Edward Bromet doesn’t like the phrase ‘bloodsport’.

“It is grouse shooting,” he said. “You don’t need to give it another name to make it sound worse. It has gone on since Victorian times and it will go on in the future.”

As chairman of The Moorland Association, which looks after 750,000 acres of land used for shooting grouse, he has become used to criticism from the anti-shooting fraternity that killing animals for fun has no place in the 21st century. The new grouse season starts tomorrow, the 'Glorious Twelfth' of August.

He freely admitted that it can be “extraordinarily enjoyable” if expensive pastime but makes another claim – that without the people who organise shoots, moors as we know them would no longer exist.

“If you drive up Wharfedale, all you see is beautiful bright purple on the hills and it wouldn’t be like that if it wasn’t for grouse shooting,” he said. “Heather moorland in this country is protected and conserved by those in the shooting industry.

“It is such a fragile habitat that if there was no shooting, there would be no birds. The moor would be dominated by vermin and foxes. Once they die off, the whole thing crashes in on itself.”

Earlier this year The Bingley Moor Partnership, of which Mr Bromet is a partner, was granted the shooting rights on the Bradford Council-owned, Ilkley Moor.

The partnership already owns Burley and Bingley Moors, where shooting has taken place in recent years.

But in 1997 shooting was banned on Ilkley Moor because of a “political swing” in the make-up of the Council. This led to a “deep misunderstanding” of the link between shooting and countryside management, said Mr Bromet.

“The reason the lease has now been granted is so that shooting people can go and carry out conservation work at our own expense on Ilkley Moor, so it can be preserved and managed much better,” he said.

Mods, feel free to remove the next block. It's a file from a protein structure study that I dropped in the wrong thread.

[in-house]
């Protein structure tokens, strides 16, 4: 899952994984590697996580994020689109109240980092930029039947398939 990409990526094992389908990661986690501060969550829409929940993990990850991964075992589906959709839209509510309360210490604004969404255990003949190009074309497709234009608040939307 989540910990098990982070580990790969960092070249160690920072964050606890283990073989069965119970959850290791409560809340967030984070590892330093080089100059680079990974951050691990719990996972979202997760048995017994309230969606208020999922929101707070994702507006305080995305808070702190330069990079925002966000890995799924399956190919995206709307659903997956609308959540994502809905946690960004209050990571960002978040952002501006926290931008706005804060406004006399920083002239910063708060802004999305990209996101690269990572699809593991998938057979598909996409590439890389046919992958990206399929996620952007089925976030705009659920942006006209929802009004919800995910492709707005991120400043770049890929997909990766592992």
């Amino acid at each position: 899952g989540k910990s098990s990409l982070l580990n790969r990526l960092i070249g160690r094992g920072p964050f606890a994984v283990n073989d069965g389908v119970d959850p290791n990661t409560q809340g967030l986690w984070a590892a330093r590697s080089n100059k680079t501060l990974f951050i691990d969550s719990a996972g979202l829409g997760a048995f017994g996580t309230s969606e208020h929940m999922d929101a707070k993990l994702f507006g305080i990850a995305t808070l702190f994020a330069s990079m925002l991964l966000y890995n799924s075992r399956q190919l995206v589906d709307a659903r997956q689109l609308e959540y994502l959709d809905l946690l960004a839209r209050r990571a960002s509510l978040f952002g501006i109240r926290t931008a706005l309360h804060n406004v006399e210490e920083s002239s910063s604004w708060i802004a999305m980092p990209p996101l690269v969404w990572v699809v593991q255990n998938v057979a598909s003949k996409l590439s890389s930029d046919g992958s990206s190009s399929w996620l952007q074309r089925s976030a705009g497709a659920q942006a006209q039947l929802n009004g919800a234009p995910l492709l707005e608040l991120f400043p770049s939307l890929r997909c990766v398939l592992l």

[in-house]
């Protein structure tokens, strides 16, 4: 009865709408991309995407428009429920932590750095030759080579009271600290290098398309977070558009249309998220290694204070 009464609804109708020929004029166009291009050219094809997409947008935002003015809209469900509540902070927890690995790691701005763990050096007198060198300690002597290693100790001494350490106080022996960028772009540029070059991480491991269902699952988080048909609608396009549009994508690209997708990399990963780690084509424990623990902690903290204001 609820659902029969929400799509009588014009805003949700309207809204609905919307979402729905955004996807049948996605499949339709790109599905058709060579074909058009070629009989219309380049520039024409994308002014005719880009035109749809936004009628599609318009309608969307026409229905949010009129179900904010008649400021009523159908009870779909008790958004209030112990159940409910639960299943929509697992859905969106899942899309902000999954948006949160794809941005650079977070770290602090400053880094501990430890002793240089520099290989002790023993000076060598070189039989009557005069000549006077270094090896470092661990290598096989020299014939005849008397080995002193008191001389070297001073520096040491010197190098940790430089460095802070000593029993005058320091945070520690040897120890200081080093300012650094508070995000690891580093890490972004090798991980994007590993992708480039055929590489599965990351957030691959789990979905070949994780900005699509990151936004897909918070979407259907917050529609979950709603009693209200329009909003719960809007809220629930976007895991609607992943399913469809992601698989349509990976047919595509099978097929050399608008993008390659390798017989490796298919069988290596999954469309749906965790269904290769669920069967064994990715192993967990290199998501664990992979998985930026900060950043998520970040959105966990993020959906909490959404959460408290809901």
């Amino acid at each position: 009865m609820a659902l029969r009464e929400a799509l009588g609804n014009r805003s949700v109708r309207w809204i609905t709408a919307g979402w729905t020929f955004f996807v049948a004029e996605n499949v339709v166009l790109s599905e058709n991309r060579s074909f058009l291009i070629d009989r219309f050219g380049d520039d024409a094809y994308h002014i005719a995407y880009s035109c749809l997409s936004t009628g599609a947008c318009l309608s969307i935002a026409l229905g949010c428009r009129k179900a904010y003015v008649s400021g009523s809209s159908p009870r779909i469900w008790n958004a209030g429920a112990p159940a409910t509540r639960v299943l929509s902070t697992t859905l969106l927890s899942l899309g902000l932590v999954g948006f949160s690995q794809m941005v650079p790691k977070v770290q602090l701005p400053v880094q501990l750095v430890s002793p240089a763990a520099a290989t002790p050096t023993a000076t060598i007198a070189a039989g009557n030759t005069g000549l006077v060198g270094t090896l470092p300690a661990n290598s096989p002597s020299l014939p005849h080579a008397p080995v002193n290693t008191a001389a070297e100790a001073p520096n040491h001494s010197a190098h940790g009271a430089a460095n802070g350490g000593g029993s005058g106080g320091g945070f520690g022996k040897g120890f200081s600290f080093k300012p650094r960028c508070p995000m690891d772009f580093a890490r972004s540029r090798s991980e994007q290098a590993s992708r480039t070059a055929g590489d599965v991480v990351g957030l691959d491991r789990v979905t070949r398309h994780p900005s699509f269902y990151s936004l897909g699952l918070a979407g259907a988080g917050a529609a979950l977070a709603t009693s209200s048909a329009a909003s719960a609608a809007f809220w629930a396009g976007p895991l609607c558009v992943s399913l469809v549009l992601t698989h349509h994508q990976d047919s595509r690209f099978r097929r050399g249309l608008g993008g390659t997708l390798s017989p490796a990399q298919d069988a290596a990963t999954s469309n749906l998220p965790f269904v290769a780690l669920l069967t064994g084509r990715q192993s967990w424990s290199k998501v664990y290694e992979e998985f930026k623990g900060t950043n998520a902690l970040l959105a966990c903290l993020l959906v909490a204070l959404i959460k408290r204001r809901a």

It might be hard for some to stomach but gamekeepers need to be employed and traps need to be used to keep the right balance, he said.

And he pointed to the fact that The Bingley Moor Partnership, which has been in existence since 1947, pays for the gamekeepers out of its own pocket.

The there is the knock-on benefits to the local economy of shooting parties paying £1,000 per person per day to shoot, booking into hotels in the area and spending their money.

“When there are sufficient numbers to be shot, we will start the year by selling one or two days of shooting to people who are prepared to pay,” he said. “One looks forward to the opportunity when it arises.”

Once on the moor, members of the shoot are semi-concealed in firing positions known as “butts” built of stone or peat, while a line of beaters, employed for the day, drives grouse across the moor towards them.

“They maybe take two birds home and the rest are sold. All grouse are eaten and they are extraordinarily good,” said Mr Bromet, although a spokesman for The League Against Cruel Sports claims that “very few” game birds actually make it to the dinner table.

However, while an estimated 480,000 shooters take to moors in the UK today, the grouse population on Ilkley Moor is still not large enough.